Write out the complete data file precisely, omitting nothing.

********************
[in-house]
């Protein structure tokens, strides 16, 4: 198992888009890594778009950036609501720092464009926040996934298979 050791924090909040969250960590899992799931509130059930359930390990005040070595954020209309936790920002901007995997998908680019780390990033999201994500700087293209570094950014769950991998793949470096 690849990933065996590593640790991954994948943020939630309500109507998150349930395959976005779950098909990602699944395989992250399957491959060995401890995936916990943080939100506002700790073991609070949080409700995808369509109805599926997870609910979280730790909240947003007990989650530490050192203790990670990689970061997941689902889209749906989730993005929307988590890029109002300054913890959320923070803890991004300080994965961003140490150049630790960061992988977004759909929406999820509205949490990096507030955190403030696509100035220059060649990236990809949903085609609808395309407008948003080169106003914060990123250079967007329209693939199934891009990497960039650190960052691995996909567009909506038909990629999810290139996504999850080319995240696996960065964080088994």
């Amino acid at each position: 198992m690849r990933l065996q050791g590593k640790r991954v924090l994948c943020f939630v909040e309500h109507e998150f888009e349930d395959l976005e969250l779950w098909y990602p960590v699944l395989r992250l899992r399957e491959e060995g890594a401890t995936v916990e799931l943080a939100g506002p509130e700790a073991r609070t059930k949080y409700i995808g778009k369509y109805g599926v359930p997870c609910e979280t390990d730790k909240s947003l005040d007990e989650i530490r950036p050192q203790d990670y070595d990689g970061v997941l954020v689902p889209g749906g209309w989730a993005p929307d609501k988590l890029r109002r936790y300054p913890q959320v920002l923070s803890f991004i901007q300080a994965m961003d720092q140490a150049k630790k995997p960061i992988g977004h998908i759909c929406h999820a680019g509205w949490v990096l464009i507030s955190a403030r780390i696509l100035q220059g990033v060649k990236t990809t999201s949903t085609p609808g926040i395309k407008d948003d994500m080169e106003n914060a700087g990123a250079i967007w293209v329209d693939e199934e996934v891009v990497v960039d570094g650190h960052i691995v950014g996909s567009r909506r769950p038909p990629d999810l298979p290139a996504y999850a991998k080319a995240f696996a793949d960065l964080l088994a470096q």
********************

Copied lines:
[in-house]
């Protein structure tokens, strides 16, 4: 198992888009890594778009950036609501720092464009926040996934298979 050791924090909040969250960590899992799931509130059930359930390990005040070595954020209309936790920002901007995997998908680019780390990033999201994500700087293209570094950014769950991998793949470096 690849990933065996590593640790991954994948943020939630309500109507998150349930395959976005779950098909990602699944395989992250399957491959060995401890995936916990943080939100506002700790073991609070949080409700995808369509109805599926997870609910979280730790909240947003007990989650530490050192203790990670990689970061997941689902889209749906989730993005929307988590890029109002300054913890959320923070803890991004300080994965961003140490150049630790960061992988977004759909929406999820509205949490990096507030955190403030696509100035220059060649990236990809949903085609609808395309407008948003080169106003914060990123250079967007329209693939199934891009990497960039650190960052691995996909567009909506038909990629999810290139996504999850080319995240696996960065964080088994």
């Amino acid at each position: 198992m690849r990933l065996q050791g590593k640790r991954v924090l994948c943020f939630v909040e309500h109507e998150f888009e349930d395959l976005e969250l779950w098909y990602p960590v699944l395989r992250l899992r399957e491959e060995g890594a401890t995936v916990e799931l943080a939100g506002p509130e700790a073991r609070t059930k949080y409700i995808g778009k369509y109805g599926v359930p997870c609910e979280t390990d730790k909240s947003l005040d007990e989650i530490r950036p050192q203790d990670y070595d990689g970061v997941l954020v689902p889209g749906g209309w989730a993005p929307d609501k988590l890029r109002r936790y300054p913890q959320v920002l923070s803890f991004i901007q300080a994965m961003d720092q140490a150049k630790k995997p960061i992988g977004h998908i759909c929406h999820a680019g509205w949490v990096l464009i507030s955190a403030r780390i696509l100035q220059g990033v060649k990236t990809t999201s949903t085609p609808g926040i395309k407008d948003d994500m080169e106003n914060a700087g990123a250079i967007w293209v329209d693939e199934e996934v891009v990497v960039d570094g650190h960052i691995v950014g996909s567009r909506r769950p038909p990629d999810l298979p290139a996504y999850a991998k080319a995240f696996a793949d960065l964080l088994a470096q």